1906 Archives | LA CIVILTÀ CATTOLICA
        
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Issue 1906
 

The Cultural Challenge of Video Games

Video games: help or obstacle to learning? The topic of playing games, in both a serious and fun sense, as help or distraction, has been widely debated over time, and certainly well before the appearance of video games.[1] These games have raised these issues again but this time at a more complex and varied level. Whatever the final assessment, the most rigorous studies agree in pointing out the fascination that games present anyone who has a minimum of familiarity with them, and how they can be sources of motivation for the most diverse and challenging purposes. For example, some have...

By: Giovanni Cucci, SJ
 

Religions and Violence

After the attacks of September 11, 2001, the world – and not just the West – is living in a time of Islamic-inspired terrorism. After New York, there was Madrid, London, Paris, Nice, not to mention the punishing series of attacks and massacres in Syria, Pakistan, Nigeria and Sri Lanka. This phenomenon has contributed to associating religion and violence in the minds of many of our contemporaries. But this connection was formulated a long time ago, and Pope John Paul II, at the interreligious encounter in Assisi in 1986, wished to oppose vigorously such an idea and to show the...

By: Marc Rastoin, SJ
 

‘Let us throw ourselves into history’: Francis in Bulgaria and North Macedonia

The 29th apostolic journey of Pope Francis had as its destination Bulgaria and North Macedonia.[1] At 7 a.m. on Sunday, May 5, an Alitalia flight took off from Rome’s Fiumicino airport with the pope, his entourage and accredited journalists on board. At 10 a.m. it landed in Sofia, the capital of Bulgaria. Pope Francis thus became the second pope to visit Bulgaria: Saint John Paul II had visited the country in May 2002. In Bulgaria there are about 68,000 Catholics, or 0.95 percent of the population. There are 55 parishes and 57 priests (36 of whom are religious) and 63...

By: Antonio Spadaro, SJ
 

Water has no Enemy: The ethical value of access to water

“Water has no enemy,” says a proverb often heard in southern Nigeria. Beside featuring in many aphorisms, water provides the inspiration for the naming of many people in that part of the world. For example, the full name of Ameze is Ameze i si ofo, meaning “fresh water doesn’t cause perspiration.” Amenaghawon is short for Amenaghawon i le s’omwan, meaning “the water reserved for you will never run from you” or “a person’s destiny is unique.” And Eze i mwen eghian literally translates as “the river has no enemy.” Another, Amenovbiye, metaphorically depicts water as a sibling in the manner...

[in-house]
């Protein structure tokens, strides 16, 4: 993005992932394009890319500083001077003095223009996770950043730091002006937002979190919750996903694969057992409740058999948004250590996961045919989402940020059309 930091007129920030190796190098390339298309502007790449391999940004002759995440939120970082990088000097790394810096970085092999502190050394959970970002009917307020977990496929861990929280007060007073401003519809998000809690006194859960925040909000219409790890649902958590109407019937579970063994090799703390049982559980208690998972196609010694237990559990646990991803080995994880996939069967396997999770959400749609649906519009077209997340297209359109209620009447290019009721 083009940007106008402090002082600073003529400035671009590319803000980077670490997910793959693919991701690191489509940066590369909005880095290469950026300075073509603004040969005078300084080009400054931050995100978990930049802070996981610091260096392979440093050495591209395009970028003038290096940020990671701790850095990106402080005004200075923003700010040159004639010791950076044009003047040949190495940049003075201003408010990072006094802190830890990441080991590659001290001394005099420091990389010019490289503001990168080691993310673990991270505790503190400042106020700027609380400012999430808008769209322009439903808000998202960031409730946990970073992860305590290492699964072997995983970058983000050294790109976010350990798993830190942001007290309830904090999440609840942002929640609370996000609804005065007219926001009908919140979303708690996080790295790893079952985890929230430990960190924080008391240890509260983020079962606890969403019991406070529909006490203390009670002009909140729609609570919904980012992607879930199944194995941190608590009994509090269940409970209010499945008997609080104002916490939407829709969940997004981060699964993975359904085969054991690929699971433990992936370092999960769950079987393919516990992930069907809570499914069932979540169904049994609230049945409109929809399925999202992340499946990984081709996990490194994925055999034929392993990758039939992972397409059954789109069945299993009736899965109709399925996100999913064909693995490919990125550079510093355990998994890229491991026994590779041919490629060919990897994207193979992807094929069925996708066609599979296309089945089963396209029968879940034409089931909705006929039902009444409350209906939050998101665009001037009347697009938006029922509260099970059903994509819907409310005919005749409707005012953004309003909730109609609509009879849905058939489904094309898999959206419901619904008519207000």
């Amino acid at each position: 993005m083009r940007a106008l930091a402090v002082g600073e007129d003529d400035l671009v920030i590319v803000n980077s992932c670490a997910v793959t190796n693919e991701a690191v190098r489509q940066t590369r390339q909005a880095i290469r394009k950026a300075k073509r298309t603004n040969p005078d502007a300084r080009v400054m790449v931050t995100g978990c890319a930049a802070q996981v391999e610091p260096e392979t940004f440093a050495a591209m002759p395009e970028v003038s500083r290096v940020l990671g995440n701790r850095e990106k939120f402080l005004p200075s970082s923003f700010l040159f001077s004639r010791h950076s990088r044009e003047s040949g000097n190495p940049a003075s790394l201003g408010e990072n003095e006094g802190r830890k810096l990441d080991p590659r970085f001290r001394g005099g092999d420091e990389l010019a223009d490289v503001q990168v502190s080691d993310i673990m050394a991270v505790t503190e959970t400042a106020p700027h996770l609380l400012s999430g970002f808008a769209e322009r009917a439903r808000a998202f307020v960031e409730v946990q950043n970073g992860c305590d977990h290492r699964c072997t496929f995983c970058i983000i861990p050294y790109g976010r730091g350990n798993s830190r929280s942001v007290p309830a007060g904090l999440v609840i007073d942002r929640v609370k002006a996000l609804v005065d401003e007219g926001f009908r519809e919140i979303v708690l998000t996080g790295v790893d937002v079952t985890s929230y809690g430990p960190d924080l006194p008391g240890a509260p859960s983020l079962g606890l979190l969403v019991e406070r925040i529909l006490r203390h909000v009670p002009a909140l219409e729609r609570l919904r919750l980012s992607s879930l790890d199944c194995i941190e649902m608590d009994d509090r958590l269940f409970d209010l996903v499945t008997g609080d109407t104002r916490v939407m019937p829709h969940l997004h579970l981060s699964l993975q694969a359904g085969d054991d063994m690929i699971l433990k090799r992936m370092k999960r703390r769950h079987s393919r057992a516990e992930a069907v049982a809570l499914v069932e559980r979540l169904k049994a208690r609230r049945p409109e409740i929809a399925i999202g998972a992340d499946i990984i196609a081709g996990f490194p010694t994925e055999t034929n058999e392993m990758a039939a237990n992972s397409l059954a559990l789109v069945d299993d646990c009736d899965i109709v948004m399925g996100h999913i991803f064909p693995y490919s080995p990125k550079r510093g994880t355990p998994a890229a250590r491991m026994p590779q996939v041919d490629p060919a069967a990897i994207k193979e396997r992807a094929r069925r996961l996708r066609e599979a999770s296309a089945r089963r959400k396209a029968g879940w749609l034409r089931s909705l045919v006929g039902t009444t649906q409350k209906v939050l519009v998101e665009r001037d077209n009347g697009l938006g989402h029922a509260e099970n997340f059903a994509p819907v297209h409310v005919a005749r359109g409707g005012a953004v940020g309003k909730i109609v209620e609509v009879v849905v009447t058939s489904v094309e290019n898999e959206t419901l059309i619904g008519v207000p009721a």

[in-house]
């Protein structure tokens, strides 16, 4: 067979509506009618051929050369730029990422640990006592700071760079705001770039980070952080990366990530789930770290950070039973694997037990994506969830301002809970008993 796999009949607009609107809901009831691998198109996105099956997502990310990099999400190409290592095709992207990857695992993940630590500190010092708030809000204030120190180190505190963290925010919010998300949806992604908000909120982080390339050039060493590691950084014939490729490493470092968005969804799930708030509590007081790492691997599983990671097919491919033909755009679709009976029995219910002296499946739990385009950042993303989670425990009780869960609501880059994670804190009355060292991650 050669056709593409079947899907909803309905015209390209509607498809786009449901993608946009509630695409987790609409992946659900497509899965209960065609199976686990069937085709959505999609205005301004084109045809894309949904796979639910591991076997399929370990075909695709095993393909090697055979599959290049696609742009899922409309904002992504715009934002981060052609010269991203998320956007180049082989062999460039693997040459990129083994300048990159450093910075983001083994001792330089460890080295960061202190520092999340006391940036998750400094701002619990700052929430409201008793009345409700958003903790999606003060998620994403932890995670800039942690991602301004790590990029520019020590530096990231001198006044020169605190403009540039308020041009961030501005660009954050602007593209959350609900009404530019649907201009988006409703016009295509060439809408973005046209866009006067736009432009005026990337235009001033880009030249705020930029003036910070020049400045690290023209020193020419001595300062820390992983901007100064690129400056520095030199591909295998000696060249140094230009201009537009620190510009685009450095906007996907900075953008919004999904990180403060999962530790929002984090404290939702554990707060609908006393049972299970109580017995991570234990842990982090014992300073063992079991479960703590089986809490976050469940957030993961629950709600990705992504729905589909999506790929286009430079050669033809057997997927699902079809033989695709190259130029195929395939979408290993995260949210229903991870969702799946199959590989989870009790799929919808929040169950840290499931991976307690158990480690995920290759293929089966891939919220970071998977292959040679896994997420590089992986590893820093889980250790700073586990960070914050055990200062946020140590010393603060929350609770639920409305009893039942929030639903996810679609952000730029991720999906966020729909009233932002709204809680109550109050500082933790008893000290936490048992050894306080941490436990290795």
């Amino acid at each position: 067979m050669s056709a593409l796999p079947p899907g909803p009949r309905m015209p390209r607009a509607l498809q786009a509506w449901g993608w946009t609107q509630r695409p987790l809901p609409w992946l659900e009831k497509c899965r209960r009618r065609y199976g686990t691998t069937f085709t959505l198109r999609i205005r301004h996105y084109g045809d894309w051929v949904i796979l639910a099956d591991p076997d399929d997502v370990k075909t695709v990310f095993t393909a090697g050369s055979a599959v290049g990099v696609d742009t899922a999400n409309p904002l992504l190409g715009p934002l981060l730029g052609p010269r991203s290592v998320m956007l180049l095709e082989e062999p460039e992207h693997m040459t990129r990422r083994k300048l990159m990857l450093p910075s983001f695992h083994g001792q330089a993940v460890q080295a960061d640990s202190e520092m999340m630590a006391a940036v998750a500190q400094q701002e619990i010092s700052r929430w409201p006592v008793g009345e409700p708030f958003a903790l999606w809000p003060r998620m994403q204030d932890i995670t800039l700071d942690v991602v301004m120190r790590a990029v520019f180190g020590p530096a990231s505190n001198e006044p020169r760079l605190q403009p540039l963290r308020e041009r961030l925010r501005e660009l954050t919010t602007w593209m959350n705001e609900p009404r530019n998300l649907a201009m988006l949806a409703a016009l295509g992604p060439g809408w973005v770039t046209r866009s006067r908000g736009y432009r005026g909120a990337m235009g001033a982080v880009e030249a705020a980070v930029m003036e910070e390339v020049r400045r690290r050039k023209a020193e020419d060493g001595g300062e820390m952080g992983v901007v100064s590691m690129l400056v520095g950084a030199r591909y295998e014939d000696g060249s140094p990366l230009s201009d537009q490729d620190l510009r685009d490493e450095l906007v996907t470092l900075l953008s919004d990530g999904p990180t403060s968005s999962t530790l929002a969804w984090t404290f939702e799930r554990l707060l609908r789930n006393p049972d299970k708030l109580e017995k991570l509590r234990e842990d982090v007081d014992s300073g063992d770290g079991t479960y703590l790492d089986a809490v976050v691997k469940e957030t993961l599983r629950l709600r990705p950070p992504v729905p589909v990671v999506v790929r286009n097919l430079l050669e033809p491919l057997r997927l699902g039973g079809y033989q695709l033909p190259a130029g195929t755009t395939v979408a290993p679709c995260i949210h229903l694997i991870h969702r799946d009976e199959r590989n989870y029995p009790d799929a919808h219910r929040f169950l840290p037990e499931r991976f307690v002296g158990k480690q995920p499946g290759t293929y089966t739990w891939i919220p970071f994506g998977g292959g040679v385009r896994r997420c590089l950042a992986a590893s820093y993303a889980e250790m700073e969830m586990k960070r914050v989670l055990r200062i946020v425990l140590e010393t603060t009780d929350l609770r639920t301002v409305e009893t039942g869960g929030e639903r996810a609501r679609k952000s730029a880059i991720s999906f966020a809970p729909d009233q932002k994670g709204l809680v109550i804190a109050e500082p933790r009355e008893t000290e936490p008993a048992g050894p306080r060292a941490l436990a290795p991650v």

By: Agbonkhianmeghe E. Orobator, SJ
 

Culture and Politics in China: The May Fourth Movement, 1919

Three thousand students gathered in Beijing on May 4, 1919, to protest against the preliminary provisions of the Treaty of Versailles, which gave to Japan the German-held territories in Shandong Province.[1] A national boycott of Japanese products ensued, followed by a general strike in Shanghai, which was the country’s industrial capital at the time. The movement soon extended its demands. Young intellectuals and students, who were outraged by the lack of education for women, sang the praises of “Mr. Science” and “Mr. Democracy” in opposition to the Confucian worldview and its associated ritualism. In addition, they argued that modern vernacular...

By: Benoit Vermander, SJ
 

Faith and Gnosis

When I discussed gnosis many years ago,[1] I expressed my doubts about the value of two prevailing opinions on this topic. Catholics who lament the imperfect reception of Vatican II or its rejection in some areas of the Church interpret current anti-gnostic positions as the screen behind which fundamentalist critics of the Council hide their resistance. Meanwhile, agnostics believe that those positions express awareness of the failure of those Catholics who see the Church’s teaching rejected in the public arena, and for this reason have invented the specter of gnosis. Both are dangerous opinions on cultural and theological levels. I...

By: Giandomenico Mucci, SJ
 

Domenico Zipoli Revisited

Until 50 years ago, the name of Domenico Zipoli (Prato, 1688 – Córdoba, 1726) was associated with an Elevation and a Pastorale often found in organ anthologies, some Suites for harpsichord and a handful of biographical notes that were often largely incorrect.[1] Now, however, this musician from the Italian city of Prato is considered the most renowned among Jesuit musicians and the main artist among the composers of the Reducciones in Paraguay. We have an abundance of information on his life and his musical scores thanks to a recent monograph that places him in his context and recognizes his spirituality...

By: Giovanni Arledler, SJ
 

Spiritual Discernment in ‘Christus Vivit’: Between Ulysses and Orpheus

Christus Vivit, Christ is alive.[1] This is the title of the post-synodal exhortation that Pope Francis directed affectionately “to young people and the entire People of God,” pastors and faithful. In it re-echo “the myriad voices of believers the world over” who had sent him their opinions, and the questions that many non-believing young people had shared with him (cf. CV 3-4). The final chapter, the ninth, has as its title “Discernment.” Its 21 points have a diversified character, depicting concisely and significantly the “wonderful multifaceted reality that Jesus Christ’s Church is meant to be” (CV 207). In the first...

By: Diego Fares SJ
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